The Welsh Economy Research Unit at Cardiff University has published a report on the economic potential of Swansea Bay Tidal Lagoon.
Examining economic effects associated with the construction and development phases as well as the operational stages of the project, key findings include:
The economic effects assessment is based on an economic model of Wales that has been developed by Cardiff University to track the existing and potential economic impacts for Wales of different electricity generation technologies.
Swansea Bay Tidal Lagoon will represent an estimated £756m of capital investment. The report estimates that the project will lever close to £300m of regional spending spread over a three year development period. This could result in a total additional £454m of additional output in Wales. The development phase of the project could lead to the creation of £173m of gross value added for Wales.
The construction phase of Lagoon development is estimated to support 5,540 person years of employment across Wales. If the Lagoon is completed to time across a three year build period, this equates to around 1,850 full time equivalent jobs supported across the region from 2015.
The operational phase of the project after 2018 could support an estimated £5m in extra output for Wales, and £2.2m in GVA annually for the region. It is estimated that this level of additional output in terms of operating the Lagoon would support around 60 full time equivalent jobs per annum for the longer term.
This report estimates the economic effects of two visitor scenarios (70,000 and 100,000 leisure trips per annum) to the redeveloped area enclosed by the Lagoon, and estimates that some £1.5-£2.1m of gross value added and 65-90 full time job equivalents would be supported per annum through tourism levered when the Lagoon is operational.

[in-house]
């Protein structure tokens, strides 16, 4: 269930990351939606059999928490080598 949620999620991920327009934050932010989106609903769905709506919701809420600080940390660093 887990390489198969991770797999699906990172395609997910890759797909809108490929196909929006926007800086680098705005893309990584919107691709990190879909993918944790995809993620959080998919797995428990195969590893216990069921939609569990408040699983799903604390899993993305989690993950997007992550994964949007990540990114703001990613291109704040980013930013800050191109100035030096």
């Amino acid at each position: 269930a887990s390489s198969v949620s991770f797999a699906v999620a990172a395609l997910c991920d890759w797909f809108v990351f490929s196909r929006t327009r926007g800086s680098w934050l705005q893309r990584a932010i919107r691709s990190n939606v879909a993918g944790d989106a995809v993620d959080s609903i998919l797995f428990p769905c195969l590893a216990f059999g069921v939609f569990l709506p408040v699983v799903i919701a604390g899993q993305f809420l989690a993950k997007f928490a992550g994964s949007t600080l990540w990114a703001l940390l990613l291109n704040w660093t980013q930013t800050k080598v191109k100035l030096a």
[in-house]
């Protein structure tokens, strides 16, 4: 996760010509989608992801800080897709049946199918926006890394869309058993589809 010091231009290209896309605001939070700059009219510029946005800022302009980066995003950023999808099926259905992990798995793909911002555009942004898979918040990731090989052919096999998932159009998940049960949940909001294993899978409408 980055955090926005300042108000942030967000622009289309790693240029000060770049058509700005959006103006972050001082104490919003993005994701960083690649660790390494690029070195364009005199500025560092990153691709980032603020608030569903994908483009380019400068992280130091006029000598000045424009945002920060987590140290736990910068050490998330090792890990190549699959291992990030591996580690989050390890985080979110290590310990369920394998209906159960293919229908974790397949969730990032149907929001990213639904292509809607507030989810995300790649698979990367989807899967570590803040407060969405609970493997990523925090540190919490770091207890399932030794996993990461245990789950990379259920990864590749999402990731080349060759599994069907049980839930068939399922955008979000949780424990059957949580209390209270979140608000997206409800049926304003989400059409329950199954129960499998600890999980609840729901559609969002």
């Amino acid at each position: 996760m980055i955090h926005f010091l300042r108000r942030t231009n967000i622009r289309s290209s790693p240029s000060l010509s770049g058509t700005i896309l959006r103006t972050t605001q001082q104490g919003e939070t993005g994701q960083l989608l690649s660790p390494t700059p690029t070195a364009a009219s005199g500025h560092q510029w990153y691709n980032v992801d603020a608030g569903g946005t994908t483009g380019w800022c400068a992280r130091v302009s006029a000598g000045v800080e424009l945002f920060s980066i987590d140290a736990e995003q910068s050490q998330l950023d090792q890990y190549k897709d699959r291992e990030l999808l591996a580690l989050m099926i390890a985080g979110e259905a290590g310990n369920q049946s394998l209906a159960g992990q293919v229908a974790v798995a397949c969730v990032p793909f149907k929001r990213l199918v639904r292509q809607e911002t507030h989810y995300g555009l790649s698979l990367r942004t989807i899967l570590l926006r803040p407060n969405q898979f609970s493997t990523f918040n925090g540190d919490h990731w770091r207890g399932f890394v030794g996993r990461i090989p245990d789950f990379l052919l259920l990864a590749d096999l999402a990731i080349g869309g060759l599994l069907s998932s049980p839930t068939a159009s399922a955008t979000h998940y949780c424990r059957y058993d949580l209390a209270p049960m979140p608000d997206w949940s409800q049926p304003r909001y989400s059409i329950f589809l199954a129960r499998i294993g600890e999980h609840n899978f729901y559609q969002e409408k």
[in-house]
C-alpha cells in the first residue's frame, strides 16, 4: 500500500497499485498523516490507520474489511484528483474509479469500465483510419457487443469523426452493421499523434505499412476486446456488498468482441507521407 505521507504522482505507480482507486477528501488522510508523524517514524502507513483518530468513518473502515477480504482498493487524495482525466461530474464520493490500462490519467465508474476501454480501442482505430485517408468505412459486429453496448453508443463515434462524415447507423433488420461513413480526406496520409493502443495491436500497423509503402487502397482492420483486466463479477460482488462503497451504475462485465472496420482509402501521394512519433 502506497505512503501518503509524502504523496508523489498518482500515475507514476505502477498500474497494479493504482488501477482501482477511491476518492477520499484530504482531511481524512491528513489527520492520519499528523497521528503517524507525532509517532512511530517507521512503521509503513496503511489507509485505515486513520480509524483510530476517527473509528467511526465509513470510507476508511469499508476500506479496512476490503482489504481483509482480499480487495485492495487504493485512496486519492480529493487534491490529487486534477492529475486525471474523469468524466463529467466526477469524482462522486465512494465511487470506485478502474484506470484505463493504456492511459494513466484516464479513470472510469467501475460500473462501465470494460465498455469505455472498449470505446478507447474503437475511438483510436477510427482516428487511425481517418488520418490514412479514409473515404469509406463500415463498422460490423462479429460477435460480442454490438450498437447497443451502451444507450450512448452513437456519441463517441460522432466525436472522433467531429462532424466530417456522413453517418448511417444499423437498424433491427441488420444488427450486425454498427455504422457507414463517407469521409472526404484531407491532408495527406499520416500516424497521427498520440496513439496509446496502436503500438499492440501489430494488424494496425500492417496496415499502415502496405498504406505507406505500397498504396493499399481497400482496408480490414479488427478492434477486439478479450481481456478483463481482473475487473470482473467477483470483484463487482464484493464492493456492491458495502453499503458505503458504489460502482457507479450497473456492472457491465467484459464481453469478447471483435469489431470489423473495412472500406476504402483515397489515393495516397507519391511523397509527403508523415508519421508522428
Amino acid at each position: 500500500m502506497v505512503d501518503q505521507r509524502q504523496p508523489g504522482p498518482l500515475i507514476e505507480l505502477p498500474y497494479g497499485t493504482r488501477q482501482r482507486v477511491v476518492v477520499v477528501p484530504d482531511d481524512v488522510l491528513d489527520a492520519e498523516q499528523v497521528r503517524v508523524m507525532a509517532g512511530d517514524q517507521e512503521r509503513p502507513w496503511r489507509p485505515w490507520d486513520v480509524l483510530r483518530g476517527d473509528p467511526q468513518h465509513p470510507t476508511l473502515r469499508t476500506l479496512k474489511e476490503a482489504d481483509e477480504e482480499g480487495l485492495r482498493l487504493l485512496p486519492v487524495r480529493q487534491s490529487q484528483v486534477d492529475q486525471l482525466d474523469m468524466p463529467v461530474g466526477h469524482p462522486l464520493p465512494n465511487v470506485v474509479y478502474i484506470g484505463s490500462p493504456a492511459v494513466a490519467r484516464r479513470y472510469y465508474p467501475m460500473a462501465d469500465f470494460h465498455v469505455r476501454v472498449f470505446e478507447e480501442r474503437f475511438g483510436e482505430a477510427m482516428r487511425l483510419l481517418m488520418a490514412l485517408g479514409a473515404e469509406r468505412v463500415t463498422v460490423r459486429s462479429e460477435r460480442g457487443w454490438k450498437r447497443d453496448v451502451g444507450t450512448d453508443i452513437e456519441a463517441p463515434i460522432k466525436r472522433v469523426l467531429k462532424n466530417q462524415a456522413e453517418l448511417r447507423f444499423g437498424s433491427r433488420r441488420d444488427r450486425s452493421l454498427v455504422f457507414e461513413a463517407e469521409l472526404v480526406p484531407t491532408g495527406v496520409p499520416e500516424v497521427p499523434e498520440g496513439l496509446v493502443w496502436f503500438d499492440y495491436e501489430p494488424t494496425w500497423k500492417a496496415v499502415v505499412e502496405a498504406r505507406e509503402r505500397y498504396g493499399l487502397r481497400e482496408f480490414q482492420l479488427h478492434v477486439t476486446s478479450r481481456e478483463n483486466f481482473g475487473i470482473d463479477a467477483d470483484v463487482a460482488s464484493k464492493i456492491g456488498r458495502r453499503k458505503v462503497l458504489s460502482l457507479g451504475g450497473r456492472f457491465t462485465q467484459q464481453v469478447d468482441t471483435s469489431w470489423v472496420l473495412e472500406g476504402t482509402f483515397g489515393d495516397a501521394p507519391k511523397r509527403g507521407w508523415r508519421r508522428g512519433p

Tidal Lagoon Power has consistently stated that it will be seeking UK and Welsh suppliers of critical components to create a sustainable long term tidal lagoon industrial base that will support this and further developments as well as providing long term operation and maintenance support.
Mark Shorrock, Chief Executive Officer explains: “Swansea Bay will be the first in a series of developments in Wales and the wider UK such that supply infrastructure developed as part of this project could gain additional opportunities in the long term in serving a wider network of lagoon projects. We want to see a minimum 50% of Welsh content for our first tidal lagoon and will work with Welsh industry to ensure that the region capitalises on its first-mover advantage to serve subsequent tidal lagoon developments.“
“We want to see the Swansea City region become the Supply Chain Hub for all tidal lagoons and are working up plans for a large scale assembly facility in the Swansea City Region. We want to build excellence in marine construction of turbine housings and secure all critical components for hydro turbines in the UK with the majority from Wales. We also want to build part of the generators in Wales. We have assembled a best-in-class consortium of UK and international industrial businesses to establish local production facilities and supply chains to serve Tidal Lagoon Swansea Bay and future developments. We are confident from our work so far with representatives of Welsh industry that Wales has the skills base, experience and scalability to serve a larger UK tidal lagoon industry.”
Calvin Jones of the Welsh Economy Research Unit adds:
“We estimate that the £300m of regional spending evenly spread over a three year development period starting in March 2015 will result in a total of an additional £454m of additional output in Wales. This means for every £1m spent in the region, an estimated further £0.52m of economic activity is supported. Around half of this, almost £223m, is in the construction sector, with manufacturing and production the next largest portion at £170m. We estimate around £34m of output in financial and professional services would be supported, largely comprising project management, planning and engineering activities.”
The report by the Welsh Economy Research Unit says that the build phase of Tidal Lagoon Swansea Bay leads to the creation of an estimated £173m of gross value added, again with the largest portion (some 48%) in construction, and a further 32% in manufacturing and production industries.